Is an appeal necessary in a redundancy situation?
30 September 2021
If an employee has 2 years’ continuous employment, then they have the right to bring a claim in the Employment Tribunal if they are unfairly dismissed. Redundancy is one of the five potentially fair reasons for dismissal, but in order for a redundancy dismissal to be fair, it is essential that an employer follows a fair procedure. This will involve making a fair selection process where there is a pool from which the employees are to be selected, consulting with the employees, exploring ways of avoiding redundancies and considering whether the affected employees can be redeployed elsewhere in the organisation. However, in a recent case an Employment Tribunal considered an interesting question: if an employer does not offer an appeal to those selected for redundancy, does that make the process unfair?
Good practice guidance
ACAS have produced guidance on carrying out a redundancy process, and this states that “It’s good practice to offer employees the chance to appeal if they feel they were selected unfairly for redundancy.” However, that is very different from the ACAS Code of Practice on Disciplinary and Grievance Procedures, which states that an appeal should be offered to any employee subject to disciplinary action. Unlike the ACAS Code of Practice on Disciplinary and Grievance Procedures, the ACAS guidance on redundancies does not have any particular authority in Employment Tribunal claims. If an employer fails to follow the ACAS Code of Practice on Disciplinary and Grievance Procedures, then compensation to the employee can be increased by up to 25%. That is not the case with redundancies.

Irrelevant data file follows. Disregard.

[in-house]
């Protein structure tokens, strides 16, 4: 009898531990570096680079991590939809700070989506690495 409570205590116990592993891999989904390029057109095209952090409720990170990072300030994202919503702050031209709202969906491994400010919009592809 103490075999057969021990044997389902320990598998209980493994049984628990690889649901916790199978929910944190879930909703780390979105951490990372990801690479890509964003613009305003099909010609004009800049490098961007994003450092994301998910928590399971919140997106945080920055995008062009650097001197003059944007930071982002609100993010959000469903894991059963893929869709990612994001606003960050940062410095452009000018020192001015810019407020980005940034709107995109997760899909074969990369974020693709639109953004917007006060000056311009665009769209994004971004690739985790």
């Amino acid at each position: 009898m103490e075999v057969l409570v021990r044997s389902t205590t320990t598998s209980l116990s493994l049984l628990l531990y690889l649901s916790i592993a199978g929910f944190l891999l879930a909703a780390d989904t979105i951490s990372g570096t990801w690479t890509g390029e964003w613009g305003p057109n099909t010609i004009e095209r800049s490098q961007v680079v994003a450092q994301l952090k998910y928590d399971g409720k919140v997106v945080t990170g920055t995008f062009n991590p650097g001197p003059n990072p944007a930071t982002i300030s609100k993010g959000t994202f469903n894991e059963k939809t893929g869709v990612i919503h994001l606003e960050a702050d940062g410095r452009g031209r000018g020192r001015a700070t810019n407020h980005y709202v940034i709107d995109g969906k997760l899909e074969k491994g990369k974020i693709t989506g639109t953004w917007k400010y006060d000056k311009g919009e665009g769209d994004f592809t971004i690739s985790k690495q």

Recent case law
The issue was recently considered by the Court of Appeal in the case of Gwynedd Council v Barratt and others . In this case, Ms Barratt and the other claimants were teachers at a school which closed. Another school opened on the same site, and all the teachers were told they had to apply for the jobs at the new school. The teachers (or other employees) had not been consulted on the proposals at all, and those who were not successful in securing new roles were made redundant. The Employment Tribunal found that the dismissals were unfair because of the lack of consultation, the fact that the employees had to apply for their own jobs, and the fact that the Council had not offered any right of appeal. The Council appealed to the Employment Appeal Tribunal which upheld the Tribunal’s decision, and then the matter progressed to the Court of Appeal.
One of the grounds of appeal was that the Tribunal and the Employment Appeal Tribunal were wrong to conclude that the dismissals were unfair because the employer had not offered an appeal. The Court of Appeal rejected this. They held that the failure to offer an appeal did not in itself mean that the dismissal was unfair, but it was one of the factors for Tribunals to consider in assessing the fairness of the whole redundancy process. They said a Tribunal would have to look at all the circumstances, and the lack of an appeal may render a redundancy dismissal unfair. That said, where for example, an entire organisation is closing and all the staff are being made redundant, it is very unlikely that a failure to offer an appeal would render a dismissal unfair.
Dealing with redundancies can be one of the most challenging issues which employers will have to deal with, both from a legal perspective and from an emotional point of view. The team at Pure Employment Law have many years of experience in helping employers through this minefield, and the best advice is always to plan early and seek advice on the process before you start.
If you are an employer who is dealing with a redundancy matter, then we can help. Please call us on 01243 836840 for a no obligation chat, or email us at [email protected].